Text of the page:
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Index Of All Titles


Alexander Tetradrachms
Ancient Coin Collecting 101
Ancient Coins & Modern Fakes
Ancient Counterfeits
Ancient Glass
Ancient Weapons
Ancient Wages and Prices
Ancient Weights and Scales
Anonymous Folles
Anonymous Follis
Anonymous Class A Folles
Armenian Numismatics Page
Byzantine Denominations
A Cabinet of Greek Coins
A Case of Counterfeits
Clashed Dies
Coins of Pontius Pilate
Conditions of Manufacture
Countermarked in Late Antiquity
Dictionary of Roman Coins
Doug Smith's Ancient Coins
Edict on Prices
Facing Portrait of Augustus
Fel Temp Reparatio
Fertility Pregnancy and Childbirth
Friend or Foe
Greek Alphabet
Greek Dates
Greek Mythology Link
Hellenistic Names & their Meanings
Helvetica's ID Help Page
Historia Numorum
Illustrated Ancient Coin Glossary
Imperial Mints of Philip the Arab
Latin Plurals
Latin Pronunciation
Library of Ancient Coinage
Life in Ancient Rome
Maps of the Ancient World
Military Belts
Mint Marks
Nabataean Numerals
Not in RIC
Numismatic Bulgarian
Numismatic Excellence Award
Numismatic French
Numismatic German
Numismatic Italian
Numismatic Spanish
Parthian Coins
Paleo-Hebrew Alphabet
Phoenician Alphabet
Pi-Style Athens Tetradrachms
Pricing and Grading Roman Coins
Roman Coin Attribution 101
Roman Mints
Roman Names
Serdi Celts
Silver Content of Parthian Drachms
Sylloge Nummorum Graecorum
Syracusian Folles
The Evolving Ancient Coin Market
The Sign that Changed the World
The Temple Tax Hoard
Travels of Paul
Tribute Penny
Tribute Penny Debate Continued (2015)
Tribute Penny Debate Revisited (2006)
Tyrian Shekels
What Did The Julio Claudians Really Look Like?
What I Like About Ancient Coins
Widow's Mite


Please add updates or make corrections to the NumisWiki text version as appropriate.
Uncia (ounce), a brass coin, the twelfth part of a Roman pound, or As [AS]. The issue of an As of a Roman pound of 12 unicae, or the as libralis, took place in the time of the Decemvirs, 451 BC, but the existing As rarely weigh more than 10 unicae. Later the As fell successively from 10 unicae to four, or perhaps this reduction was suddenly accomplished about the time of the first Punic War, 268 BC. In 217 BC the As was reduced to one unica by the Les Flaminia. At last in 89 BC or thereabouts, under the Lex Papiria, the As fell to a semiuncia (half-ounce). The uncia was rarely struck after the reduction of the As. The expression heres ex uncia denoted the heir to a tenth or twelfth part of an estate. The mark of value of the uncia was (a dash-like symbol -); of the semunica S. Among the pieces struck a Paestrum there occurs the Seacuncia (semisqueunica -S) equal the the eighth of an As.

The principal types of the earliest uncia, semuncia, and aes grave of Italy are:
- Knuckle bone
- Acorn
- Grain of barley
- Vase
- Club
- Frog
- Spear-head
- Ear of corn
- Crescent
- Head of Apollo or Diana
- The Dioscuri
- Hercules
- Lion
- Boar's head
- Owl
- Axe with two edges (double axe or bipennis)
- Shell
- Anchor
- Thunderbolt (fulmen)
- Gaulish head
- Prow of a ship
- Two-handled vase
- Amphora
- Sacrificial knife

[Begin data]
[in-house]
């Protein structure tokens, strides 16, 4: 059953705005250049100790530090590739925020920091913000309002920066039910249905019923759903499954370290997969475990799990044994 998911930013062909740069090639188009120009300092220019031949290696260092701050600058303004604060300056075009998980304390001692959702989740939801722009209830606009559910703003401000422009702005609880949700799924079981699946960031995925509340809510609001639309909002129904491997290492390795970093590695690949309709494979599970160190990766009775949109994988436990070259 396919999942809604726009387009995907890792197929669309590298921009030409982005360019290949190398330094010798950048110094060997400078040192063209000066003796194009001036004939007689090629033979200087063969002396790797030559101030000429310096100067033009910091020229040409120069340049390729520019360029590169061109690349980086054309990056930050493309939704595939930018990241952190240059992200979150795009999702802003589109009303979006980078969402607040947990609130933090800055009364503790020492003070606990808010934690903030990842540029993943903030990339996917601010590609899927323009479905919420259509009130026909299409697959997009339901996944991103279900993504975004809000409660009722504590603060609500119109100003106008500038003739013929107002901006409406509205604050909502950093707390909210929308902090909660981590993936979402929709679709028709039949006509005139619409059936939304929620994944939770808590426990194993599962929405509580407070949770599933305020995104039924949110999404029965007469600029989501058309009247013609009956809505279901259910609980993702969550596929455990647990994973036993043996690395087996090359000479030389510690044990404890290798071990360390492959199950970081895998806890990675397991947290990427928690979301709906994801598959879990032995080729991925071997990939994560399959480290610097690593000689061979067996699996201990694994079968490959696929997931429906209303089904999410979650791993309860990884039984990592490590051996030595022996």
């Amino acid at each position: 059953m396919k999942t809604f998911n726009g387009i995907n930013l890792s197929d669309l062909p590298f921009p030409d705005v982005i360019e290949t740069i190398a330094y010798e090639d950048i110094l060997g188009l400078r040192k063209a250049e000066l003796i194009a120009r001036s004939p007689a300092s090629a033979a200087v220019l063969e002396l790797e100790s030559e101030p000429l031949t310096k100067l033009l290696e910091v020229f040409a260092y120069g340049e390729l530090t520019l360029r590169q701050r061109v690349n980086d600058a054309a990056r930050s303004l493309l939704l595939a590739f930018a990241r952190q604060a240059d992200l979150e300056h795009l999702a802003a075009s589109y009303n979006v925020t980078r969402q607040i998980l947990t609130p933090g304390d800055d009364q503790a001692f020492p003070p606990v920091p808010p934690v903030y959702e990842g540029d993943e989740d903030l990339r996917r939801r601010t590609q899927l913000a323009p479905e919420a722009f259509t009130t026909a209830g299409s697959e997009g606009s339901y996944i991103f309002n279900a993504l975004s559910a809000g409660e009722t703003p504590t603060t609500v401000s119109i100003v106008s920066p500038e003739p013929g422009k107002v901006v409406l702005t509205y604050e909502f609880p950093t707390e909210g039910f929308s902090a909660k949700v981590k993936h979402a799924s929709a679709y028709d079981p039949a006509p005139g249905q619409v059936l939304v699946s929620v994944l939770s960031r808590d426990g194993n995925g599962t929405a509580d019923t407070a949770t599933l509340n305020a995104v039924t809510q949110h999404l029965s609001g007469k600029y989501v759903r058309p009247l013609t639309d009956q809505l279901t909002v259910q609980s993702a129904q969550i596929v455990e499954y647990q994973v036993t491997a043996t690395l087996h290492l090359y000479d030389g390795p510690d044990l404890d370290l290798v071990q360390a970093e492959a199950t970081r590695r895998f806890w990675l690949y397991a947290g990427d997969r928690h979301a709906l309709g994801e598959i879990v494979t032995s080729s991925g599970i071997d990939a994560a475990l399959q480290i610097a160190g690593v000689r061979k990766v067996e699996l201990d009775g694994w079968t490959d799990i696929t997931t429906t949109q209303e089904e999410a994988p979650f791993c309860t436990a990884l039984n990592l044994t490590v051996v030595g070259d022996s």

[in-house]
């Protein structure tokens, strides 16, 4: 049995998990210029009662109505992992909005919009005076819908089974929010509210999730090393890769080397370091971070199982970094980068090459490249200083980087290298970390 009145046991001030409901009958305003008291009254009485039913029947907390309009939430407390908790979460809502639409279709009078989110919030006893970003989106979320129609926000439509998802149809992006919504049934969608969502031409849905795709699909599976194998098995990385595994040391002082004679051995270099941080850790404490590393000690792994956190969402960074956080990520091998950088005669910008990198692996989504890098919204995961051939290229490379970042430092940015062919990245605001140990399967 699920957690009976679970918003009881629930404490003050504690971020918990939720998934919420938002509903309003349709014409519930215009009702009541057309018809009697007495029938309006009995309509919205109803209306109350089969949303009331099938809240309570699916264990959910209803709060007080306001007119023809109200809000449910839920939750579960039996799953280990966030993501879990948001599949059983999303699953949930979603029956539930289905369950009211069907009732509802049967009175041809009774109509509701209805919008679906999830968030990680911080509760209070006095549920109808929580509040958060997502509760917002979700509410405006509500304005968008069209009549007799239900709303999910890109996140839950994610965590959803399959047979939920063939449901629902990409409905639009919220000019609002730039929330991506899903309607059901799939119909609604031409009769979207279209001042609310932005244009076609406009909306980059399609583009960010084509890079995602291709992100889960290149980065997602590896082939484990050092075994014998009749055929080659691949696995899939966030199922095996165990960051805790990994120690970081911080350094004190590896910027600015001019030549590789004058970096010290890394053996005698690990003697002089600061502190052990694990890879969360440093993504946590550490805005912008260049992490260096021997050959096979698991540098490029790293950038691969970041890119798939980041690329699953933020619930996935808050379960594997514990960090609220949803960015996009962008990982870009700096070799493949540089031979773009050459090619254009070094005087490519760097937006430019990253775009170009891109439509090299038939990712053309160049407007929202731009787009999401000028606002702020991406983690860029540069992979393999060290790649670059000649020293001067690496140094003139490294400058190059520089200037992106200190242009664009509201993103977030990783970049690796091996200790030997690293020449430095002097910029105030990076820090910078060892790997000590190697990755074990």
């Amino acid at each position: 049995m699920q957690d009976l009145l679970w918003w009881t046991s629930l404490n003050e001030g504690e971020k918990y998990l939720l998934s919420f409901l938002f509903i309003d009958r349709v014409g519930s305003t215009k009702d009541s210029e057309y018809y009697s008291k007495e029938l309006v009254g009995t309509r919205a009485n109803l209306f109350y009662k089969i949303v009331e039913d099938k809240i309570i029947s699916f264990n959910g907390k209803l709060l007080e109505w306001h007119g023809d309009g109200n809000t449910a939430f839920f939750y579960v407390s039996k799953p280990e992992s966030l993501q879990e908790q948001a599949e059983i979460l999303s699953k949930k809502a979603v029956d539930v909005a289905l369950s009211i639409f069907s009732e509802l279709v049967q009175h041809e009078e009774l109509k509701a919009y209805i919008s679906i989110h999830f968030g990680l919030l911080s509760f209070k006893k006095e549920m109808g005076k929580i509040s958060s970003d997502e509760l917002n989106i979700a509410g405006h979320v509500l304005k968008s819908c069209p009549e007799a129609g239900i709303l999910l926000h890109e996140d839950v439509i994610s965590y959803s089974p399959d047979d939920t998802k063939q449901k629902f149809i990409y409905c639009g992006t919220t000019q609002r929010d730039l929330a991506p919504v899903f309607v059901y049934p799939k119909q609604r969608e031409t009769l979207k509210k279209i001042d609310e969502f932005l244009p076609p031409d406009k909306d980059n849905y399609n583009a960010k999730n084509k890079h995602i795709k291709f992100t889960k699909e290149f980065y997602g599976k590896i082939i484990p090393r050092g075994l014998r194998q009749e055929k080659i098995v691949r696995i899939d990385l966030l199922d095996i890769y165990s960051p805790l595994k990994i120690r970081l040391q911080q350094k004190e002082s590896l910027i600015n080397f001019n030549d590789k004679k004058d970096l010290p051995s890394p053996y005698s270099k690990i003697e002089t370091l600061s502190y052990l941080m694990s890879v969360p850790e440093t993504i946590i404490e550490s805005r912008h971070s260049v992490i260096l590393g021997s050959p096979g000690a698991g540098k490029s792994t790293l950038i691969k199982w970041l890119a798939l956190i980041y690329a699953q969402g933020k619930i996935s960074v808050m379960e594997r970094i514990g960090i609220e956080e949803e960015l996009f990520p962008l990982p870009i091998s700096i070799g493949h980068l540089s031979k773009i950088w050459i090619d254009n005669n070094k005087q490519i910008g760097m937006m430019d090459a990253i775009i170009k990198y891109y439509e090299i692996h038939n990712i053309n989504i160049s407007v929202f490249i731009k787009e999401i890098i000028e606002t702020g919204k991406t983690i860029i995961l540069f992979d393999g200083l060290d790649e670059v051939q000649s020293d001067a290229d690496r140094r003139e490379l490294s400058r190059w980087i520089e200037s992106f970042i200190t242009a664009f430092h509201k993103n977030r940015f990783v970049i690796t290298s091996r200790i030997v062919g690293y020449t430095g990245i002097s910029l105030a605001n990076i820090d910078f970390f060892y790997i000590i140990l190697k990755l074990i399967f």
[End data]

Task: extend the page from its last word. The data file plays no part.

- Hatchet

The ordinary kind of uncia is: Obverse: Helmeted head left, - behind. Reverse: Prow of a vessel to right, - below; bronze.

The following are types other than "prow of a ship" issued at Rome after the suppression of the as liberalis in 268 BC:

1st Period, 268-224 BC

- Obv: Helmeted female head, - behind. Rev: A cornucopiae (rare); bronze
- Obv: Female head with Phrygian helmet terminating in the beak of a bird. Rev: One of the Dioscuri galloping; bronze
The semuncia S has on the obverse the heads of the Dioscuri, and on the reverse two horses galloping, two stars above.
- Obv: Female head right, - behind. Rev: SAR (Saranus), elephant to left.
The moneyer may have been M. Atilius Serranus, or perhaps another of the same family.
- Obv: Female head. Rev: A CAE within a wreath; bronze.
No mark of value on this uncia. Coins with this legend are usually attributed to Caecina gens, but also probable is A. Caecilius.

2nd Period, 154-134 BC:

Obv: Helmeted female head right, - behind. Rev: L H TVB within a laurel wreath; in the exergue ROMA; bronze

3rd Period, 134-114 BC

Obv: Helmeted female head right, - behind. Rev: Q METE (in monogram) within a laureal wreath; in the exergue ROMA; bronze.
This Metellus is probably one of three from the Caecilia gens, who was consul in 123, 109, and 98 BC.

4th Period, 114-104 BC

- Obv: L PHILIPPVS, laureate head of Saturn; sometimes a sickle behind. Rev: Dog walking to right, - above; sometimes a prow of a vessel, dog and - above; bronze
- Obv: Helmeted bust of Minerva (?), - behind. Rev: Q LVTATI within an oak wreath; bronze
- Obv: Helmeted female head right, - behind. Rev: C FON, Mars in a quadriga to right; in the exergue ROMA; - above; bronze.
- Obv: CN DOMI, diademed head of Venus right, - behind. Rev: Q CVRTI M SILA, a lyre; bronze.

5th Period, 104-84 BC

- Obv: Helmeted female head right, - behind. Rev: M HERENNI ROMA, two cornuacopiae; bronze.
- Obv: Helmeted female head right, - behind. Rev: MAN FONT ROMA, a quadriga; bronze.
- Obv: SCAVEVA, helmeted head of Pallas (?) right. Rev: M AVF (in monogram), Centaur right; bronze.

View whole page from the Dictionary Of Roman Coins